Author: Kimber Trivett

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Macbeth – Evil and Darkness

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The Way Shakespeare Portrays Evil in Macbeth Essay

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The Way Shakespeare Portrays Evil in Macbeth

Right from the first scene, it is obvious that Macbeth is a story of evil. The play starts on a moor, with thunder and lightning being the very first signal that something less than ordinary is going on. Before the play has even begun, the atmosphere is set for an intimidating and somewhat frightening scene. Stormy weather is nearly always seen as frightening, dark and evil, because it is often related to so much danger and destruction, and Shakespeare uses this well to give and accurate and striking first impression of the play. The first people on stage are three weird sisters, making definite this idea of darkness and supernatural. They meet in a dark…show more content…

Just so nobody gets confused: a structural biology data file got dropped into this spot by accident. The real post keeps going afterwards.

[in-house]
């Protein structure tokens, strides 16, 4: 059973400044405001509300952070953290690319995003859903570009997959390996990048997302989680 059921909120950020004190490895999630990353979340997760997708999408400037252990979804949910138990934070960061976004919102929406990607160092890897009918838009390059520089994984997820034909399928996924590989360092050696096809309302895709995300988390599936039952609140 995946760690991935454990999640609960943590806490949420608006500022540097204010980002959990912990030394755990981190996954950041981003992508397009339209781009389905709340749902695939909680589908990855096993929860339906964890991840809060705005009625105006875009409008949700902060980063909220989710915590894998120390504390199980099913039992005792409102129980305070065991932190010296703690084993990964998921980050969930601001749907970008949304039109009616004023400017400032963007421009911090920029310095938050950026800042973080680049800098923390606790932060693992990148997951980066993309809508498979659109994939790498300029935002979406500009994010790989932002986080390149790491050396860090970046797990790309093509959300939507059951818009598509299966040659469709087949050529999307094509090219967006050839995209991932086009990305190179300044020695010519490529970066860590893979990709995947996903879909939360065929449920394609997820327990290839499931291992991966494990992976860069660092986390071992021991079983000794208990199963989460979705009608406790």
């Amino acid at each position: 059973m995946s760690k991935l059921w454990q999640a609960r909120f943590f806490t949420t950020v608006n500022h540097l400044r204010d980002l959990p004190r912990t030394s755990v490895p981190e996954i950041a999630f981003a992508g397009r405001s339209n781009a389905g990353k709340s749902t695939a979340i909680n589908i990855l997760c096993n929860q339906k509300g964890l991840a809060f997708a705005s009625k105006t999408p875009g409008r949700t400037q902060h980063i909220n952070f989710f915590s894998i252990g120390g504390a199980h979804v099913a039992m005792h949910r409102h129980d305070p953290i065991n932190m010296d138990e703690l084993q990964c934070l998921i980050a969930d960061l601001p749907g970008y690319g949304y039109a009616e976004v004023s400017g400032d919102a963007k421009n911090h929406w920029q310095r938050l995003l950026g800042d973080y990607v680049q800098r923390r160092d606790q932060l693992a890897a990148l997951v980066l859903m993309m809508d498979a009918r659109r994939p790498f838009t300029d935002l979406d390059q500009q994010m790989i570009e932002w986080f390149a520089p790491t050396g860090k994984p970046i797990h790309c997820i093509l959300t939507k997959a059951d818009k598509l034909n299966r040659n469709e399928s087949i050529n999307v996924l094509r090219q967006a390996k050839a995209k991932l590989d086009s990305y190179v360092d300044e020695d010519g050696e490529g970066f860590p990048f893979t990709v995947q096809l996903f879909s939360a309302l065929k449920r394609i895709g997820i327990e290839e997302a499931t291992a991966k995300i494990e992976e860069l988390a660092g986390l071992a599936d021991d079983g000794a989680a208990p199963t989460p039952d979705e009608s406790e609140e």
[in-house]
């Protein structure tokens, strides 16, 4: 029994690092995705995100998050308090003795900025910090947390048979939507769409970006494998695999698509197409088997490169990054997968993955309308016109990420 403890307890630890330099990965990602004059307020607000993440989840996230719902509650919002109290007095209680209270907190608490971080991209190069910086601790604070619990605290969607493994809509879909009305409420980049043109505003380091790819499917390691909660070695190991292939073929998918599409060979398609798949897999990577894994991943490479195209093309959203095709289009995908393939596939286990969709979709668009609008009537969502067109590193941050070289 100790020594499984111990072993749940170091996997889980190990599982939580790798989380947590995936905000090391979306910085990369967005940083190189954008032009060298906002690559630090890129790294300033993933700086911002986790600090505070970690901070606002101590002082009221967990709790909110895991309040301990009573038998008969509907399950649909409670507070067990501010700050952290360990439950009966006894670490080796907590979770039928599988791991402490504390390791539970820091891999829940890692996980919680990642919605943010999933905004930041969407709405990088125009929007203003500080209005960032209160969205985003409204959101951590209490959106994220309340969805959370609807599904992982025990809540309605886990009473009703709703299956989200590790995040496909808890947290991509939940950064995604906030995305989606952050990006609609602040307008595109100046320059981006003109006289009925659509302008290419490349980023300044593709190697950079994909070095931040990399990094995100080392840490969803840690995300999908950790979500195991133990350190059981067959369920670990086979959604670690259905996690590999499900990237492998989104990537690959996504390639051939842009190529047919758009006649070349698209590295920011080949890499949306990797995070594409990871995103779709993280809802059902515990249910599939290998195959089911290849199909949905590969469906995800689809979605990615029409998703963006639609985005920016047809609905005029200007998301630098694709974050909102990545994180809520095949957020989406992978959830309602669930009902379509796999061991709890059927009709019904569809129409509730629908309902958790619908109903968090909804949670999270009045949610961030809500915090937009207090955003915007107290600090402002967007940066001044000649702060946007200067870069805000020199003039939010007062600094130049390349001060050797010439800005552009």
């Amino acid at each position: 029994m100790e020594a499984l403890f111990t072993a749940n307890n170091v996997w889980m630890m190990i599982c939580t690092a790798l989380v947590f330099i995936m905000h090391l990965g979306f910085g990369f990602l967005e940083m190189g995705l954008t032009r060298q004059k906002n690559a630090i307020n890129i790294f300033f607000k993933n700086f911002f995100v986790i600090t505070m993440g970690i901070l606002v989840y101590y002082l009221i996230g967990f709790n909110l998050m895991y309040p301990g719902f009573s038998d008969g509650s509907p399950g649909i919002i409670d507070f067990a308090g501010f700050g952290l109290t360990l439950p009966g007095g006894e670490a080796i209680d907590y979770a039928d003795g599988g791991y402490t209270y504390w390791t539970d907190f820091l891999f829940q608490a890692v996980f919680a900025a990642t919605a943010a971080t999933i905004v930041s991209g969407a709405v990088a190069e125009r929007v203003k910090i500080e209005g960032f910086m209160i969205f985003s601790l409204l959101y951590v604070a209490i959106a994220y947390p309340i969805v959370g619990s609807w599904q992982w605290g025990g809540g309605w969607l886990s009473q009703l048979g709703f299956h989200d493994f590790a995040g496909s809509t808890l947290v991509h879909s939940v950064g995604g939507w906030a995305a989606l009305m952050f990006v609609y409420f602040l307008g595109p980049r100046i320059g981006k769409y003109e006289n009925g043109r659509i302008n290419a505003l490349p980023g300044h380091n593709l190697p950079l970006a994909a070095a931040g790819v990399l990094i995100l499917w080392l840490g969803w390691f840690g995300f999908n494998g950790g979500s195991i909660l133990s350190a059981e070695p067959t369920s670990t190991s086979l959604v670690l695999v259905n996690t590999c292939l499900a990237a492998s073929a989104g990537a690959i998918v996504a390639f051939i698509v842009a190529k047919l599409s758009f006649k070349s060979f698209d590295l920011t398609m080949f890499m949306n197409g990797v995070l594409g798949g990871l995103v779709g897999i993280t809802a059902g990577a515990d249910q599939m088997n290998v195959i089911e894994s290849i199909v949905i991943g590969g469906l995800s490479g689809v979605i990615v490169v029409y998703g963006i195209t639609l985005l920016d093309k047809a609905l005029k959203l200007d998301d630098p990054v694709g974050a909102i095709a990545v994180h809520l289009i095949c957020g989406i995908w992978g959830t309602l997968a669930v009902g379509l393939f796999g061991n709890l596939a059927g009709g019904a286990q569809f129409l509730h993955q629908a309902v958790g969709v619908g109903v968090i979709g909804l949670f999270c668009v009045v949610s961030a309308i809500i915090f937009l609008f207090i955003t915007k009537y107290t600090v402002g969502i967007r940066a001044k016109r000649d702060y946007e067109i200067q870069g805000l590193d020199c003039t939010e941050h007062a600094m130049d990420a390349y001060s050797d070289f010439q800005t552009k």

They have just won a battle and are making their way home across the moor when they see three women. They prophesise that Macbeth will be Thane of Glamis, then Thane of Cawdor, and finally King of Scotland. Macbeth knows he is already Thane of Glamis, but neither of the other two promised. However as the witches disappear into thin air, Ross and Angus enter, bringing news of the Thane of Cawdor's impending death. The King has announced Macbeth as Thane of Cawdor, as the previous Thane committed treasons which are punishable by death, so that two of the three prophesies have come true, which immediately unsettles the atmosphere of the play. The fact which has now been proved, that the sisters are in fact witches, greatly unnerves the audience, but it also sets the way for the rest of the book, on Macbeth's journey to becoming King. Shakespeare uses language here very well to create an atmosphere if amazement and disbelief. Banquo speaks first, saying, "What! Can the devil speak true?" The word "devil" clearly indicates that Banquo believes there to be something sinister and perhaps supernatural going on. At first Macbeth does not believe it either, but then he comes to realise that if these two prophesies have come true then why not the third? As he says himself, "Glamis, and Than of Cawdor: the greatest is behind," meaning